Year 12 students from St Mary MacKillop College in Tuggeranong took a trip to the northside this week for a two-night reflection retreat.
Principal Michael Lee said usually the senior retreat would be held in Collaroy on Sydney's northern beaches but the recent COVID-19 outbreak put a stop to all interstate school trips.
"I was determined that year 12 should have some kind of overnight experience somewhere rather than cancelling it like we did last year," Mr Lee said.
"Anyway, here we are in Gungahlin."
Canberra Park had all of their bookings cancelled when the coronavirus hit Australia in 2020. Some school groups returned to the capital in May and June this year but the interstate schools are cancelling their trips again amid the delta variant outbreak.
General manager David Grigg said the business was trying to encourage ACT school to take advantage of the openings and book their school camps and retreats at the Mitchell facility.
"More than 80 per cent is school educational groups back filled with sporting groups so to have all that taken away is quite a large hole in the last 18 months," Mr Grigg said.
That revenue hole equates to a 75 per cent decrease in income since April last year.
The facility went from employing 35 staff to just four full-time workers when the virus hit. In May this year about 25 staff were back working on site but now only six remain because of cancellations.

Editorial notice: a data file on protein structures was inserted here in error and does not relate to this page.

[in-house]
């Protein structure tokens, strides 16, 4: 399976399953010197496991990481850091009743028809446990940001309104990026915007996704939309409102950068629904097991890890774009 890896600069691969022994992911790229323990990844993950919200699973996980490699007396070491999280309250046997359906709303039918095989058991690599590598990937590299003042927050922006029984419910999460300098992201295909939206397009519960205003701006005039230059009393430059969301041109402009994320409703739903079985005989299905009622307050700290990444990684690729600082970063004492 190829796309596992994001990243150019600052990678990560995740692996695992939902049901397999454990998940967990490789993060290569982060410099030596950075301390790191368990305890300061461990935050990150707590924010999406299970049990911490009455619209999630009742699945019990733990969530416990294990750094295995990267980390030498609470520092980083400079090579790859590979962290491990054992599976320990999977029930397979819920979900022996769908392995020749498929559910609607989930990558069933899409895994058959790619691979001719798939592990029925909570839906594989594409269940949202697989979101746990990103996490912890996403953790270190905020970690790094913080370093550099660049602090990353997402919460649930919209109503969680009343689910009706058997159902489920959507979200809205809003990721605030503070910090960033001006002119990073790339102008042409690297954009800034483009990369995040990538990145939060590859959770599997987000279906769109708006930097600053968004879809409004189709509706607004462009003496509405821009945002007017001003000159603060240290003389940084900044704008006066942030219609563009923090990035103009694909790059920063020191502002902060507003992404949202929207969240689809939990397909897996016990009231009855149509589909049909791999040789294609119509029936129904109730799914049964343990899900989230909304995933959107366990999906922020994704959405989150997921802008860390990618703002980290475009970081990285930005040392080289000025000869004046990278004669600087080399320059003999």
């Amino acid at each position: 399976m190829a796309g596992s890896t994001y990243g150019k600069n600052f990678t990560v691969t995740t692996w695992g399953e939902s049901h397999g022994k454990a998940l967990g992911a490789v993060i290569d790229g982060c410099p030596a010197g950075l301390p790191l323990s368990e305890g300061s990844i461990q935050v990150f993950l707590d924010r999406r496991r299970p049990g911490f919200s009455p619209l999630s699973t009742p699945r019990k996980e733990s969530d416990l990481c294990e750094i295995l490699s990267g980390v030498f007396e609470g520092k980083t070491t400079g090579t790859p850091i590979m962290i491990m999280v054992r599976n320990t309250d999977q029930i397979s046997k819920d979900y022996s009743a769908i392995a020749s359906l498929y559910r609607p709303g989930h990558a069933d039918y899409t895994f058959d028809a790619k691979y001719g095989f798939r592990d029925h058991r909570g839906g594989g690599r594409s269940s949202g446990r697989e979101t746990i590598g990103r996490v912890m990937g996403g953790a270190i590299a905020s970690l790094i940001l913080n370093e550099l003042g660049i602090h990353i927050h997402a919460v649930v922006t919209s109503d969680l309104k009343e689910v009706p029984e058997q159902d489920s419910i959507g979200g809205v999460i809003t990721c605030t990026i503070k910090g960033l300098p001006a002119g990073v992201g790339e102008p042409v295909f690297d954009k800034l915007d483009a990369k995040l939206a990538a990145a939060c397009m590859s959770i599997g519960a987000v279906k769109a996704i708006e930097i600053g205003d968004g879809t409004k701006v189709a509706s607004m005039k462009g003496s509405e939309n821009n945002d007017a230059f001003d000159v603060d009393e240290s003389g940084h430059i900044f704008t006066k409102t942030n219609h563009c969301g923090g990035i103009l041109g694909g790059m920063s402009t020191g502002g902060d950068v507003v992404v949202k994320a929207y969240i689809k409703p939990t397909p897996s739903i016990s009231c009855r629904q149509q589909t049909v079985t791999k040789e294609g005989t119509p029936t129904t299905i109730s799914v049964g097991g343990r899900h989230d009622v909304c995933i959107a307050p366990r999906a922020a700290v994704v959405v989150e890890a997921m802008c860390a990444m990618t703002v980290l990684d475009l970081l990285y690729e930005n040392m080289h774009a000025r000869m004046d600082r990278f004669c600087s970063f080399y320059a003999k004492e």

Canberra Park employs people for cleaning, reception, maintenance and in the kitchen, while using predominantly local suppliers.
Mr Grigg is now appealing to local schools to consider Canberra Park for a stay-education experience. The facility will be able to tailor the experience to suit the schools' needs and help them to build an itinerary to keep students occupied.
This could be anything from Bricks 4 Kids Lego workshops, fitness sessions or a guest speaker from The Big Issue.
But Mr Grigg said more government support should be available for Canberra's $160 million education industry to keep businesses afloat and protect jobs.
Mr Lee said the school was happy to keep money in the ACT economy.
"It's a different configuration. It's new, there's no ocean view ... but it's keeping a significant amount of money in the city, where these kids work and go to school and where their parents work, so I'm happy about that side of it," he said.
"My team had sung the praises of Canberra Park."
School captains Lilly Vassallo and Zac Cunningham were keen to reflect with their classmates on how they'd grown since year 7.
"Especially this year the whole group just feel so much closer and we've shared so many experiences together and it's really amazing to have the opportunity to come to a place like this in Canberra still and be able to have that experience," Lilly said.
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